I've been staring at this "C-Thru" keyboard, trying to figure out the patterns, at how common chords would be made. It seems each row is a chormatic scale, and that each button has 6 neighbors, versus 4 for the Hayden. Major, minor, and 7th chords' notes are clustered together, so comon chords could be played by a single fingertip pushing at the intersection of 3 keys.

 

I think I can figure out the interval relations: up is a 5th (like an E.C.), up-right is major 3rd, down right is minor 3rd, etc (working from memory, not flipping back to the expanded view as I type).

 

Compared tot he Hayden keyboard, this one could take a while to leaern the intervals (being 6 versus 4). I'd certianly advise anyone making one to clearly label each key with its note!

 

But I'd still like to try out a Hayden keyboard, maybe 6 to 8 rows deep and at least two octaves wide. There's a lot of room for individual variation in just how deep and wide to make one.

 

Has anyone thought of making one only 2 octaves wide, but 8 octaves (16 rows) deep, and standing it up like a tombstone, so your hands reach high and low, rather than left and right?

 

Let's keep the ideas flowing. Meanwhile, who knwos an electronics store with 100s of surplus pushbutton switches? I'd been thinking of building a MIDI Hayden cocnertina emulator, but a "prone" organ keyboard would be something really new and different.

--Mike K.

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Another idea I was introduced yesturday is a stick, or some sort of narrow long pad with sensors.

C D E G A B ----------->

|-------------------------------------|

|-------------------------------------|

So you touch the pad and it sounds. You can slide your finger and it wails.

So you may have up to two spots for sounds and can either play with both hands single melody,

or I thought to have two sticks for right and left, possibly overlapping

 

left hand =====================================

right hand =====================================

 

or for playing chords you may have double pads for each hand:

Left hand =====================================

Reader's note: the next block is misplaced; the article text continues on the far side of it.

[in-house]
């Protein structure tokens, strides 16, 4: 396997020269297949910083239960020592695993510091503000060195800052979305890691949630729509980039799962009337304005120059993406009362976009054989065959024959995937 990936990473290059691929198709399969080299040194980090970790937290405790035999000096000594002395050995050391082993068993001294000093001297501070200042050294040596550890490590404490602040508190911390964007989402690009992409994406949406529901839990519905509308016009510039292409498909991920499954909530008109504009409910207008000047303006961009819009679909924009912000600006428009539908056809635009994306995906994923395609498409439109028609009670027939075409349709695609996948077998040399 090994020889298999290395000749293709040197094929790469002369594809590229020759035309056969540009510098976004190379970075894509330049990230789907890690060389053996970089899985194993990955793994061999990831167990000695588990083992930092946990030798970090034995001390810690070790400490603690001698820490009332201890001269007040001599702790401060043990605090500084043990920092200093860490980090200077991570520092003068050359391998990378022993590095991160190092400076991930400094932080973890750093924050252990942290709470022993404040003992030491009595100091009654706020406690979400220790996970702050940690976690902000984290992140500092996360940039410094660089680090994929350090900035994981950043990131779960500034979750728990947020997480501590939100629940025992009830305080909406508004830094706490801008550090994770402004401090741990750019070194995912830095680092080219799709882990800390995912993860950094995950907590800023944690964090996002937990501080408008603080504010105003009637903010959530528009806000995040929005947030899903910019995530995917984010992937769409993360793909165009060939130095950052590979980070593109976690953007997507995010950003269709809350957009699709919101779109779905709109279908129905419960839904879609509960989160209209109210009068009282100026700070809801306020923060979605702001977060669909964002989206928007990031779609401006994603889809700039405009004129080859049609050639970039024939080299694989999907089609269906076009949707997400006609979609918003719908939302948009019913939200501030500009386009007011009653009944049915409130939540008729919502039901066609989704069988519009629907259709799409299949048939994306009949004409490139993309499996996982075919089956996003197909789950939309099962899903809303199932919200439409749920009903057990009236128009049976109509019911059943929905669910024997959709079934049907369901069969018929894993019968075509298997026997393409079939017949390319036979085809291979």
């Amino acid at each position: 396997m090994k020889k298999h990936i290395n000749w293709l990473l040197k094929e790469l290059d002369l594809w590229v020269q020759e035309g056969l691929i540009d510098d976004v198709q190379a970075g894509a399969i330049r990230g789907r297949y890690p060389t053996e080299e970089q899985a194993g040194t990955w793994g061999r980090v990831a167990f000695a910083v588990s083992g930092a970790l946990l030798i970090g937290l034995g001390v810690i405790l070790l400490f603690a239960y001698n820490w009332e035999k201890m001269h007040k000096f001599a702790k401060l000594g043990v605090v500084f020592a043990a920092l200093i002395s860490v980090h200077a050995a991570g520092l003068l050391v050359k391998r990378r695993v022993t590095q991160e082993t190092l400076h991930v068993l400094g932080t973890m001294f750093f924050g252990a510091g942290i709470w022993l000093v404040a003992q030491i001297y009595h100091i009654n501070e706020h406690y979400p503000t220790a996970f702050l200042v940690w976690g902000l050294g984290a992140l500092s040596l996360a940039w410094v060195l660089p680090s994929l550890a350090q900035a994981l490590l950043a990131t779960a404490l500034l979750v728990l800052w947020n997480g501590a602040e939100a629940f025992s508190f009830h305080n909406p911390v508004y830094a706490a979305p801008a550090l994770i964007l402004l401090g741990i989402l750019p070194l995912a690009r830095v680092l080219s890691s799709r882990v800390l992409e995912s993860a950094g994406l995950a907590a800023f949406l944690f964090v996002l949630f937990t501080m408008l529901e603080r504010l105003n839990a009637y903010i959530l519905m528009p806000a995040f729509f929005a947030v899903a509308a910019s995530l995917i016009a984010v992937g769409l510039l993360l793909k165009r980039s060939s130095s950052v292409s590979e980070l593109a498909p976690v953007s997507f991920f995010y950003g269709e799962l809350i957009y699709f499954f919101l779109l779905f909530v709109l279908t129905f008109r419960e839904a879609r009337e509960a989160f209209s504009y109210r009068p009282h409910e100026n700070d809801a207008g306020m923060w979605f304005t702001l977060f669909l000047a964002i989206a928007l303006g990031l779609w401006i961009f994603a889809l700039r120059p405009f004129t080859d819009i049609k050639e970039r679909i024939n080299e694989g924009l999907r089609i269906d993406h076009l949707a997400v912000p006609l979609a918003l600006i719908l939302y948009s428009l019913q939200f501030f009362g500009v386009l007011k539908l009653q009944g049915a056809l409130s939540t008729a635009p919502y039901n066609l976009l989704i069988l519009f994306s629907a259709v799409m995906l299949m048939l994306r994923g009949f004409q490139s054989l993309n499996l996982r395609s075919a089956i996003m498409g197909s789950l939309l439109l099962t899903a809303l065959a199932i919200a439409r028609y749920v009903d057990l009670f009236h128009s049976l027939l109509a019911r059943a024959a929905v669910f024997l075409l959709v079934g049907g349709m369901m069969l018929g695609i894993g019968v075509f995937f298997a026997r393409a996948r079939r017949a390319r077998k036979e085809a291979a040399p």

==============================================

 

=========================================== Right hand

===========================================

 

The both pads can be combined into one and doubled parts be actually incased in one tube or case.

So overall look can be very simple.

 

Major chord=================,

==========================,

Minor chord================= <-- just slide the finger somewhat to flatten the sound

==========================

 

Looks pretty izomorhic to me.

Left and right strips can be at an angle to each other or just plain flexible, so a player can place them in any shape or angle. I would imagine it will be broken in the middle and bent outward for better accomodation of the hands. Supreme! No buttons, no springs, no bulky keyboards. Convinient, straight forward, intuitive, compact! Same fingering for every key! Pressure sensitive.

As we say in Russia: "Vah-uh"!

Edited by m3838
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Look here:
Very interesting! This discussion has rekindled my desire for a prone Hayden though I'm thinking more along the lines of
.

 

-- Rich --

Thanks for the link, Rich. I just Googled "array mbira" and found the "key" layout for the instrument in the video. At least for their "Harmonic" (not "Melodic") version, it's the same layout as our old friends Herr Wicki and Brian Hayden gave us. And I think the Web site says "Patented." This layout does make the rounds of the world's patent offices ...

 

It would be tempting to buy one, since so many of us already know where the notes are located. And I do think "thumb pianos" are cool. But I think I'll save my money for a better Hayden Duet concertina.

 

Oh yes, the Web site is http://www.thearraymbira.com/

--Mike K.